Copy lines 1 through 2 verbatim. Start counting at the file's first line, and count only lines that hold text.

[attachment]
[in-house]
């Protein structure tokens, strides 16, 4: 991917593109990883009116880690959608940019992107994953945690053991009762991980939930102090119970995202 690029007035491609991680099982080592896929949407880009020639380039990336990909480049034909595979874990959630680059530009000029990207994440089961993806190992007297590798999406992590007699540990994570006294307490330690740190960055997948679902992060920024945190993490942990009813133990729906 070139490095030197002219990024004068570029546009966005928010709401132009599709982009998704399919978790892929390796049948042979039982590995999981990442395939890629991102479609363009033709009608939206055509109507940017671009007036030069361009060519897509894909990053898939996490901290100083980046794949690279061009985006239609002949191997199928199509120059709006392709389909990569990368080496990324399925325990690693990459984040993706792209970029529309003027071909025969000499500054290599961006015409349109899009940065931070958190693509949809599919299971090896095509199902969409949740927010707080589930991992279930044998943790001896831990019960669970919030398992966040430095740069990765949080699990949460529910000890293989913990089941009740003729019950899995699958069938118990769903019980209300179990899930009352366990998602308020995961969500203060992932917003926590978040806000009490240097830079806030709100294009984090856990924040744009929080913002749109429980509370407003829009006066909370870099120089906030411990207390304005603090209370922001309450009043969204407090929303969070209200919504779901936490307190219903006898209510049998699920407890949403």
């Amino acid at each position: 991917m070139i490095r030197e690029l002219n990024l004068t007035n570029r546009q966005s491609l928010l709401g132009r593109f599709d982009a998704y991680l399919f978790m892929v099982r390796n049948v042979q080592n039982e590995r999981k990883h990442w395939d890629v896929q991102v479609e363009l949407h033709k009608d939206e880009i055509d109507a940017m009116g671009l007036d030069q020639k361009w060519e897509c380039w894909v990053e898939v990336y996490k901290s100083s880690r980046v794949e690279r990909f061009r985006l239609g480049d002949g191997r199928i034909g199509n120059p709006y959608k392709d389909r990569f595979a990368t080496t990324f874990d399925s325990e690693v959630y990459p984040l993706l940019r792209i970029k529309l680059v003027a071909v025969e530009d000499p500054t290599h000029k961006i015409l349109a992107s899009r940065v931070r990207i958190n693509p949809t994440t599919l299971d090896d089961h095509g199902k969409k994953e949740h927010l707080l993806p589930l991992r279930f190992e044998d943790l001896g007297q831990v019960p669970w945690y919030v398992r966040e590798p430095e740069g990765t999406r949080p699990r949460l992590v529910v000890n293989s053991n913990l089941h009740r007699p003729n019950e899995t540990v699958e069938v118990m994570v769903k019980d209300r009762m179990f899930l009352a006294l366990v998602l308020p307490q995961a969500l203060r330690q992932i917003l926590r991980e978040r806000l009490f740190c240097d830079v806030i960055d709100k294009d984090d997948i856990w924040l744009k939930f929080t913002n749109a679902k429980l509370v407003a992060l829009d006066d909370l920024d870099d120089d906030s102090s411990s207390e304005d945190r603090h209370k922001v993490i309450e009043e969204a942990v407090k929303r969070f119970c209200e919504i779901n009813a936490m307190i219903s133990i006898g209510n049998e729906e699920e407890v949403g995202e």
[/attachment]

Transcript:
[in-house]
């Protein structure tokens, strides 16, 4: 991917593109990883009116880690959608940019992107994953945690053991009762991980939930102090119970995202 690029007035491609991680099982080592896929949407880009020639380039990336990909480049034909595979874990959630680059530009000029990207994440089961993806190992007297590798999406992590007699540990994570006294307490330690740190960055997948679902992060920024945190993490942990009813133990729906 070139490095030197002219990024004068570029546009966005928010709401132009599709982009998704399919978790892929390796049948042979039982590995999981990442395939890629991102479609363009033709009608939206055509109507940017671009007036030069361009060519897509894909990053898939996490901290100083980046794949690279061009985006239609002949191997199928199509120059709006392709389909990569990368080496990324399925325990690693990459984040993706792209970029529309003027071909025969000499500054290599961006015409349109899009940065931070958190693509949809599919299971090896095509199902969409949740927010707080589930991992279930044998943790001896831990019960669970919030398992966040430095740069990765949080699990949460529910000890293989913990089941009740003729019950899995699958069938118990769903019980209300179990899930009352366990998602308020995961969500203060992932917003926590978040806000009490240097830079806030709100294009984090856990924040744009929080913002749109429980509370407003829009006066909370870099120089906030411990207390304005603090209370922001309450009043969204407090929303969070209200919504779901936490307190219903006898209510049998699920407890949403």